Mum made me work front-of-house as well as cooking to understand that the kitchen and front-of-house need to work together. I suppose Dad was very disciplined and fussy when it came to produce and soon gained a reputation with suppliers for sending back anything that wasn’t up to his standards.

Chris’s parents Peter and Kathy taught him how to run a restaurant, from the kitchen to front-of-house.

Did any famous faces dine at Jarmer’s?

Jarmer’s was that place where you would take a first date to impress or to celebrate a special occasion and it was visited by many famous people. Prince Andrew and Fergie came for dinner one night, as her sister lived in Adelaide. I remember they booked three tables, it was around the Grand Prix time and we thought it might be the Rolling stones. There was a lot of undercover security but they sat in the middle of the restaurant on a table for two. Mum and Dad could have rung the media to get some publicity around it, but Dad would never do that to respect their privacy. Other famous guests included Sir Don Bradman. He used to come for lunch all the time but I wasn’t allowed to ask for his autograph. There were also Grand Prix drivers like Ayrton Senna. I do have his original bill signed.

Dad had a number of chefs work for him who went onto bigger and better things including Peter Clarke (Vitners), Peter Reschke (d’Arry’s Verandah), Scott Pickett (Estelle in Melbourne), just to name a few but there are so many. There are a lot of great stories about Jarmer’s – that could be a different article altogether.

How sad was it to see Jarmer’s close?

It was a strange time. I had left the family business to open my own restaurant, air, at David Jones. Mum and Dad had a bad run with a bookkeeper who stole money, so Dad lost a bit of passion and Mum didn’t want to spend money and renovate. At the time I didn’t show enough interest in taking over, and Mum and Dad were not in the position to just let me take over, so they sold the property to fund their retirement in 2004. It was a big loss because they worked so hard, but it’s an industry that takes a lot out you and unfortunately naming your restaurant after yourself and being a chef that is known through that place, it’s hard to sell that.

When Dad had three restaurants at one stage he would have customers wanting to see him all the time at all three venues. I suppose I had a little of that when I had the three businesses as well.

Chris and his father Peter giving a speech on the final night of trading for Jarmer’s on Kensington Road in 2004.

What has been your biggest challenge in business?

I had an interesting run with air, which I opened in December 2002. I was kicked out after 13 years with one month’s notice, just before the Christmas busy season, to make way for Tiffany & Co.

At the time I was lucky to have Scool in the Pier Hotel, but again I had landlord trouble and I ended up vacating. During all of this, my wife Linda was very worried, but I am a big believer in one door closes and another opens and that is when we found our current Bowden site.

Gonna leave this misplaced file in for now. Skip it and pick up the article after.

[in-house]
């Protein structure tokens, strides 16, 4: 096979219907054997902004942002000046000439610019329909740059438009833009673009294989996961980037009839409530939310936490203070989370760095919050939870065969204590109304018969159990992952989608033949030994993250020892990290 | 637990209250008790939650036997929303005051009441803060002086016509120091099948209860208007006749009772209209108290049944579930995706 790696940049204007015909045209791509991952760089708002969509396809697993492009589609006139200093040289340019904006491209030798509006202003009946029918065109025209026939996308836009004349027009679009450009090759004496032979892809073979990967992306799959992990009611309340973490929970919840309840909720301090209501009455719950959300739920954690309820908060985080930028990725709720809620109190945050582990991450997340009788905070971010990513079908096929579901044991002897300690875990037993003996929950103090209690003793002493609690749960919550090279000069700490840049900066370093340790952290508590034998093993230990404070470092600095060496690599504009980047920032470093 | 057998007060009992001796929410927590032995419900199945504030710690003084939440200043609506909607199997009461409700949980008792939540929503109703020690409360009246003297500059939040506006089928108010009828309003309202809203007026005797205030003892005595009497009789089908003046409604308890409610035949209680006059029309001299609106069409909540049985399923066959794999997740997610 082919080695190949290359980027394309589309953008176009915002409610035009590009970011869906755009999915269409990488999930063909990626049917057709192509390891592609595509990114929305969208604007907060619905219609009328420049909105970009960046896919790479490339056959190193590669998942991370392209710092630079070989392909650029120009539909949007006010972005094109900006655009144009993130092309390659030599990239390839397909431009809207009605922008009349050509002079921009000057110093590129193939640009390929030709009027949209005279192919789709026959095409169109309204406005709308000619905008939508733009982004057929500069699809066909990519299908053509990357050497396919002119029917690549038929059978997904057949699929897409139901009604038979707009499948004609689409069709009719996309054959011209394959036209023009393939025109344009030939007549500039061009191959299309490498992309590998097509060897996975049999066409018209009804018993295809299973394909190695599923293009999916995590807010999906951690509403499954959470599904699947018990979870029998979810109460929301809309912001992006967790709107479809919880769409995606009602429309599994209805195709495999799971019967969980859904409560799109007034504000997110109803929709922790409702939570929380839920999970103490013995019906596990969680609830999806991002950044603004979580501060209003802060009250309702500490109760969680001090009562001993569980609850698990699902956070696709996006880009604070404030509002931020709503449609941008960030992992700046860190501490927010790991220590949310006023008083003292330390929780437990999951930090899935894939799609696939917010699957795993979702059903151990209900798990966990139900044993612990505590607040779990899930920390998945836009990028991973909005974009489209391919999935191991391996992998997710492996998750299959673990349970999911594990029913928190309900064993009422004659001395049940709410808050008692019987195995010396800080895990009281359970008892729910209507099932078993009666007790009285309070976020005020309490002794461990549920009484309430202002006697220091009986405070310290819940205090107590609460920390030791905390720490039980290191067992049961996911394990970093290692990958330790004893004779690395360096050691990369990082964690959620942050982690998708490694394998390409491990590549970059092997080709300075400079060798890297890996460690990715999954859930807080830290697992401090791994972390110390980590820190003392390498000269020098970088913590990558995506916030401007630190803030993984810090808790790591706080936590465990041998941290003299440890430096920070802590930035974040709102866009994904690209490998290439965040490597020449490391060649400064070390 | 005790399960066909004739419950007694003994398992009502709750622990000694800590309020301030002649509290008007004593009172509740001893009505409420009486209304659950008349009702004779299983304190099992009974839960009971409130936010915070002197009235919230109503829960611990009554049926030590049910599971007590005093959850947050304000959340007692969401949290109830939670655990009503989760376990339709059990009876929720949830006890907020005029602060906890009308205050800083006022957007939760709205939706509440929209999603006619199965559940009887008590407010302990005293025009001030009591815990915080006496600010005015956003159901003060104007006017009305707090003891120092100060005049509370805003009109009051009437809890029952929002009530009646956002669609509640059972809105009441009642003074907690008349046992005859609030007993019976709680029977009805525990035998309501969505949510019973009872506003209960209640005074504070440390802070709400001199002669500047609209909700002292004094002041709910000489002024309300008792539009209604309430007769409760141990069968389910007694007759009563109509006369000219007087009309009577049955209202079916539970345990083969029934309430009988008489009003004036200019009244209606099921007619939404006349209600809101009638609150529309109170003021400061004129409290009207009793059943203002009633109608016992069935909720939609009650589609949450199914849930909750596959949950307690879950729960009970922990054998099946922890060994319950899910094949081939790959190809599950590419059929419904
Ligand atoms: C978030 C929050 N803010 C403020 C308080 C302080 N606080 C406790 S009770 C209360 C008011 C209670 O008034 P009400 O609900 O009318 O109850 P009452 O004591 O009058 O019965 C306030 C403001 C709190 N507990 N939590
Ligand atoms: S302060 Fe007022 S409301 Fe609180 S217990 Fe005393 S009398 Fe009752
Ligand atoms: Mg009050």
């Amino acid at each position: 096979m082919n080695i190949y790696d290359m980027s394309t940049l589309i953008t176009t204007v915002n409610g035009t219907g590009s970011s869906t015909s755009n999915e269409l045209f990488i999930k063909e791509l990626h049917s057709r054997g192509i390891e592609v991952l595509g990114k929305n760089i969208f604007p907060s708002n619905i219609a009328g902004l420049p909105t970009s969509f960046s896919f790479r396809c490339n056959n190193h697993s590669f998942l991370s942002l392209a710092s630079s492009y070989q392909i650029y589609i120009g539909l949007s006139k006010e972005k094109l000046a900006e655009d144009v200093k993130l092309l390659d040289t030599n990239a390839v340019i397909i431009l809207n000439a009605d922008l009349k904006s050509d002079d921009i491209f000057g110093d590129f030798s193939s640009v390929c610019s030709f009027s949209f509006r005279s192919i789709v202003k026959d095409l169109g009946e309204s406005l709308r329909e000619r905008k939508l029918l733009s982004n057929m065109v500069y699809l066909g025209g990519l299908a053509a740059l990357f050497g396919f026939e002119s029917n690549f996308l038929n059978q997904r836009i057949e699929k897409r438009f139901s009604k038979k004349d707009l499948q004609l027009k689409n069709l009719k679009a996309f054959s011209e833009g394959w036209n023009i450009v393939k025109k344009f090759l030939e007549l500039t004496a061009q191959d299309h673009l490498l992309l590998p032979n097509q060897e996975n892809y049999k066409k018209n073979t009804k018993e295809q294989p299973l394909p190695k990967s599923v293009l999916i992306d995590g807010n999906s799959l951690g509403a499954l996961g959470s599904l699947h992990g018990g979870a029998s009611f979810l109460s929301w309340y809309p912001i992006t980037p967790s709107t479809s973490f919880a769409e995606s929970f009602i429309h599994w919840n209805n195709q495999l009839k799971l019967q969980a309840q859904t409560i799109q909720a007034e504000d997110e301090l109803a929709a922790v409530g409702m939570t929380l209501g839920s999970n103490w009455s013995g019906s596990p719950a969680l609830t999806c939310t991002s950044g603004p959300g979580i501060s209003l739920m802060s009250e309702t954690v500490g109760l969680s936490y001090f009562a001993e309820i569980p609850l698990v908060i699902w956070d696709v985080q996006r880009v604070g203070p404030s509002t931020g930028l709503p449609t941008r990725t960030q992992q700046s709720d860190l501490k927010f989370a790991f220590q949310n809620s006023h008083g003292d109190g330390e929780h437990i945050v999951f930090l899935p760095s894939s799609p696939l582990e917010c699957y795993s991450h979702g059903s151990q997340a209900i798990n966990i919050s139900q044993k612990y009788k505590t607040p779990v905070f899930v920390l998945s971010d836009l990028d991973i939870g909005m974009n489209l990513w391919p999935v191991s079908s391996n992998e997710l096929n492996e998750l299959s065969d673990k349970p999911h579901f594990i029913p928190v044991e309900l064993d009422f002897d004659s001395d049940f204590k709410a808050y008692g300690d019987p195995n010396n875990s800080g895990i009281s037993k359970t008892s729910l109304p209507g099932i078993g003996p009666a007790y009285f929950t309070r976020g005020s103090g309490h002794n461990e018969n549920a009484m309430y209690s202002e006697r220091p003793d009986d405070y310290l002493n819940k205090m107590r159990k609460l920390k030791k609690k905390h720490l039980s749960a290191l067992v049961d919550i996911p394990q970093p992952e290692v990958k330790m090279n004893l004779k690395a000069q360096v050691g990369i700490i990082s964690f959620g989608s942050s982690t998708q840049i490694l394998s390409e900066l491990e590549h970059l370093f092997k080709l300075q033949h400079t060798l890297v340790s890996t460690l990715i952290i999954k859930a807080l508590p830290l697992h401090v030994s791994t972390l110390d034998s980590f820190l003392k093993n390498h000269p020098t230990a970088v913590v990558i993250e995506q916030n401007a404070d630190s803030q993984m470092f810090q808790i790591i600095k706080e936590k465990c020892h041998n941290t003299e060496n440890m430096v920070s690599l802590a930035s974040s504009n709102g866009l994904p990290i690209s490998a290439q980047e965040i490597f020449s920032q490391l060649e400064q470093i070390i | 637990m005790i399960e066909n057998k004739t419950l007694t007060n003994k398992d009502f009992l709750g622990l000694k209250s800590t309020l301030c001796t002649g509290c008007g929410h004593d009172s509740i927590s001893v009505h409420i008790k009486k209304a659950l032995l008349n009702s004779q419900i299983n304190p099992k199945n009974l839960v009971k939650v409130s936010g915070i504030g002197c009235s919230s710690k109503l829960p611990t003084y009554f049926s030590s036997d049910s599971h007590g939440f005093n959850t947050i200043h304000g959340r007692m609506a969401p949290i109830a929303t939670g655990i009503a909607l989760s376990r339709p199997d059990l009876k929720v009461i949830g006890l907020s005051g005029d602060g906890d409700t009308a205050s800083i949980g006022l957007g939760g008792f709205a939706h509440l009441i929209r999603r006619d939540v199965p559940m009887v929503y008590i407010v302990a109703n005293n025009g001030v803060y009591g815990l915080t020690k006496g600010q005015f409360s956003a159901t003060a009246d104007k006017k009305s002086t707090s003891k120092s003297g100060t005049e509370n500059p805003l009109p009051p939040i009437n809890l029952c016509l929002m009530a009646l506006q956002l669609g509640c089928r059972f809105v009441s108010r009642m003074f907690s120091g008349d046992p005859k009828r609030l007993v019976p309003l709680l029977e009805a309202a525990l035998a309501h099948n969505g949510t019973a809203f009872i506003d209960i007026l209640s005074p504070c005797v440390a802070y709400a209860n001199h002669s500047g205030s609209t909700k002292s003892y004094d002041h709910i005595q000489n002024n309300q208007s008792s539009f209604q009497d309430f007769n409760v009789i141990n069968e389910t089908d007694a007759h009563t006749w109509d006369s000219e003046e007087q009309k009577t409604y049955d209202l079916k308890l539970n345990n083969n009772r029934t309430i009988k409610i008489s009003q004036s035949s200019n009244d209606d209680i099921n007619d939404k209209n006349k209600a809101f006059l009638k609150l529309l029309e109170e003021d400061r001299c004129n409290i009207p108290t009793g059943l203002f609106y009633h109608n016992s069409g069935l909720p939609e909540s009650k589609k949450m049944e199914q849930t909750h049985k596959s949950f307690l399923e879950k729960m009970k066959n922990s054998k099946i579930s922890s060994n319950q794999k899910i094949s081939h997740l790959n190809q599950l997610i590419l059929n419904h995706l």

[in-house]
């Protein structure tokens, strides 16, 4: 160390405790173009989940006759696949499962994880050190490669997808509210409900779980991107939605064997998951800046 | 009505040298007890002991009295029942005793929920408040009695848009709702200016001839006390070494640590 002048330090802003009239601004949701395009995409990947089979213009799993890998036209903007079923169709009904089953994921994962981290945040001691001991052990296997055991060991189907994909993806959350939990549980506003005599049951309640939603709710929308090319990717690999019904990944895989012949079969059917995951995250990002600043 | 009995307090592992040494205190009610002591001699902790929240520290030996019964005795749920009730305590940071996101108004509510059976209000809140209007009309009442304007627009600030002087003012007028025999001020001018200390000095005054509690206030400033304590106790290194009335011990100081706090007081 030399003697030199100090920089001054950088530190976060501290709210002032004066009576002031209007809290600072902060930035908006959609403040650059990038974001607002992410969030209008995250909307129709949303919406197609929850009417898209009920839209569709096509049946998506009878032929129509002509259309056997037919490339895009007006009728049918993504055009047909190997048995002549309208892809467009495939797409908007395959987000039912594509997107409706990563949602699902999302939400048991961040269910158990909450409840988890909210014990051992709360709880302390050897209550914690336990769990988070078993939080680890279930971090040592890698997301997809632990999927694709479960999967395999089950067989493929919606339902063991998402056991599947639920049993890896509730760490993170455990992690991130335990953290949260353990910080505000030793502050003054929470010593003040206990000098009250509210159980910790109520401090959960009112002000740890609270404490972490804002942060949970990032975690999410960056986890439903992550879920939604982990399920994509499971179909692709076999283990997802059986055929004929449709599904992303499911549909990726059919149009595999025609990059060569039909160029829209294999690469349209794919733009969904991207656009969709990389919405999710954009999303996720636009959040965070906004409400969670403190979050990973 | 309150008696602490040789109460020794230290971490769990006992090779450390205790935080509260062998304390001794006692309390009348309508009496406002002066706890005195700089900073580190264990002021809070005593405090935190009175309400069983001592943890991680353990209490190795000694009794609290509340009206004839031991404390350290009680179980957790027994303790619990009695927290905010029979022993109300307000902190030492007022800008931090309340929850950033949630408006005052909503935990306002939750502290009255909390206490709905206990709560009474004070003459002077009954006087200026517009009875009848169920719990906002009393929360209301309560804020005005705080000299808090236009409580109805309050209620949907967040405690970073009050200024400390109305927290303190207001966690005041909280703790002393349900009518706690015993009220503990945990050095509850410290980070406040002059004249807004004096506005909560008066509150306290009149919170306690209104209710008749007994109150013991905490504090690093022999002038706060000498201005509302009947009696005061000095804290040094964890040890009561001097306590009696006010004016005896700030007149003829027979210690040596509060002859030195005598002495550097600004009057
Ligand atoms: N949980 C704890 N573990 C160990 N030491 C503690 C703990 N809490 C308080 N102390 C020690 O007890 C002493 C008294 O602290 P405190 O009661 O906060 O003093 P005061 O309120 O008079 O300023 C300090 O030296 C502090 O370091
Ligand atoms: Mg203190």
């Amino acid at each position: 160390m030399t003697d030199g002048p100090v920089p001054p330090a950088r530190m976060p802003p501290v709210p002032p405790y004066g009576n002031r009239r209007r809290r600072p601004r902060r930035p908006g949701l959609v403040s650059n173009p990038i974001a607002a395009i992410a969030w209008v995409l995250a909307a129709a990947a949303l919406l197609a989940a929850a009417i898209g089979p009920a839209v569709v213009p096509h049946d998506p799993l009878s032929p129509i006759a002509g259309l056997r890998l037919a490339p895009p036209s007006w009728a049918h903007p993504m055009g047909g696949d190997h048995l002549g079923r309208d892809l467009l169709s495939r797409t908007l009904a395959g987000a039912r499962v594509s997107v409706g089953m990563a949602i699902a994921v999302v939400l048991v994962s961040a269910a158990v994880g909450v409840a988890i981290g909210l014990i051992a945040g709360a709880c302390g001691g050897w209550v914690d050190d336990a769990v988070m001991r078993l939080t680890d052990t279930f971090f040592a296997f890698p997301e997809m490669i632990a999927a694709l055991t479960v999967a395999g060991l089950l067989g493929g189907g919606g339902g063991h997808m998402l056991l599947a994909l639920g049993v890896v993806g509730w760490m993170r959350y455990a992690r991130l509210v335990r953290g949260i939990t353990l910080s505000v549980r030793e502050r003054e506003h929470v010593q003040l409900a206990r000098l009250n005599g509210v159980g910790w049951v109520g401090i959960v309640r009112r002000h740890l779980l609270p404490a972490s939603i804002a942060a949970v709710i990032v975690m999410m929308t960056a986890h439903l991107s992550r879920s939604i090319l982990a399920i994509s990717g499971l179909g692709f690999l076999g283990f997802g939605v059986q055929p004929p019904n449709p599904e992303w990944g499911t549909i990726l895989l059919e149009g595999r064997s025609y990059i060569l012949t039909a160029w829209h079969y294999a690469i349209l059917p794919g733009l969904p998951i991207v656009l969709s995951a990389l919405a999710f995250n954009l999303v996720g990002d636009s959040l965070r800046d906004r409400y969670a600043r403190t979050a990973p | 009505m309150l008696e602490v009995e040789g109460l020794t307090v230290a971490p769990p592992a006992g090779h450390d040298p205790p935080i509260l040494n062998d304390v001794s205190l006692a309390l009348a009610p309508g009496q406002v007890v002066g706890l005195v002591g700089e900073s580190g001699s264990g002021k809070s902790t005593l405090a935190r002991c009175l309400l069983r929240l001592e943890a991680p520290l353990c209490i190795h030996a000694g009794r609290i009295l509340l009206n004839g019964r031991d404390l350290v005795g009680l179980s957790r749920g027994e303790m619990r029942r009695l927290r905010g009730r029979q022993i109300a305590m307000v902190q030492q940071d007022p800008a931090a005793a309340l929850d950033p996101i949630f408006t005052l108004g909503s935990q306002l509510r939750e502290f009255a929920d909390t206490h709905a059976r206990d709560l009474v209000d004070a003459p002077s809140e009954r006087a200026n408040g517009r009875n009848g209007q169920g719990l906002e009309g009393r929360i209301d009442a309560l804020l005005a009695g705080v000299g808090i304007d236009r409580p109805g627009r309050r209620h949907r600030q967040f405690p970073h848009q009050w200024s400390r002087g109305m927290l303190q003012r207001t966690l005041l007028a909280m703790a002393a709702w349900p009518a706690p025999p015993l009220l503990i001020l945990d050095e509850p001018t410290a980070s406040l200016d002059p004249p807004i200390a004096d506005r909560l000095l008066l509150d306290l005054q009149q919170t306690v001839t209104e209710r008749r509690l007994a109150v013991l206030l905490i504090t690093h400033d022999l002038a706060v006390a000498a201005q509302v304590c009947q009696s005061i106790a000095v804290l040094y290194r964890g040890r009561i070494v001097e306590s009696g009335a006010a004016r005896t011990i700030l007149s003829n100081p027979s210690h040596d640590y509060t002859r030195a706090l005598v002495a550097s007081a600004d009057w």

I had to tender to take over the former Plant 13 restaurant and won. It had been 10 years since Jarmer’s had closed so we decide to rebirth the Jarmer name, but in a more casual way, opening Jarmer’s Kitchen in 2014, dedicating it to my father. We started out renting off the Government but now we have purchased the building, securing our future, a bit like my parents did. We renovated the back room (The Jarmer Room) where we do lots of functions, which helps to keep the restaurant going, employing more staff.

How did you meet your wife Linda?

I was working for her dad Don Totino at the time at Festival City Wines as a sales rep, as I had taken a break from cooking. I suppose it was love a first sight. Her parents asked me to cater for her 21st and she kept “losing” the menu and organising another meeting with me. To be honest, I didn’t think she would be interested in me. I made her a fortune cookie for her birthday with a pair of earrings in it, but as I was walking out of the kitchen on the night, the swinging door hit my pocket and broke the cookie! So, I had to remake it the next day and we met at Chicken Treat for lunch. We dated secretly for about four months because I was working for her father.

With Linda, I knew she was the one because she came from a hard-working family and understood the industry I was in. It is not always the easiest on relationships. I had had a couple of failed relationships with women who didn’t understand my working hours, but Linda was fully supportive of me and my industry, plus she loves good food!! Her mum Connie used to come to my cooking classes.

Chris and Linda on their wedding day. They met when Chris worked for Linda’s father Don Totino.

What do you love about her?

Linda is the life of the party, a great mother and does everything thing for me and the kids. Believe it or not, I have never used the washing machine since getting married. Occasionally Linda used to ask me to hang out the washing but I did such a bad job she stopped asking.

Does Linda work in the business too?

Yes, she does, doing the behind the scenes stuff such as payroll. She is a great waitress but she doesn’t like it. I once got her to work a function and they didn’t know she was my wife and they commented on what a great staff member she was!

What do you love about being a dad?

We have Charlotte, 13, and Tommy, 10.  I love the kids so much that I get so upset if they are asleep before I get home. Linda would tell me off for waking them up when they were younger. Charlotte is such a good girl dedicated to her schoolwork. Tommy, on the other hand, loves his sport, skateboard and gaming but apparently that’s a boy thing. We are best of buddies sharing the same passion in football team- the Crows! But the girls are Power!

Chris, on holiday with Linda, Tom and Charlotte, used to get upset if the kids were asleep before he got home from work.

Do you hope that your kids will head into the food business too?

That’s a hard one. I do want them to complete year 12 and go to university but I also want them to understand how to cook and work in the hospitality industry. It is such a great industry if you want to travel or work while you are studying.

Did ever think about going on a reality TV cooking show!

Not reality, but I did do a couple of shows such as Off The Vine and Beat the Chef. I would love to do a reality show focusing on a day in the life of a real chef. Now that would be some interesting viewing!

What do you like to do away from work?

I like golf but haven’t played a lot lately. I love to travel, spend time with the family eating out and watching bad ’80s action movies.

Linda, Chris, Tom and Charlotte at their Fulham Gardens home.

What has been your biggest loss in life?

I would probably say not working overseas, but if I did who knows where I would be now.

Do you have a life philosophy? 

Eat good food and don’t drink bad wine.

What does the future hold 

We have big plans for Jarmer’s Kitchen with a couple of new rooms we are working on and developing the car park.

My South Australian Life is a first-person series, published each Sunday. Read our previous profiles here.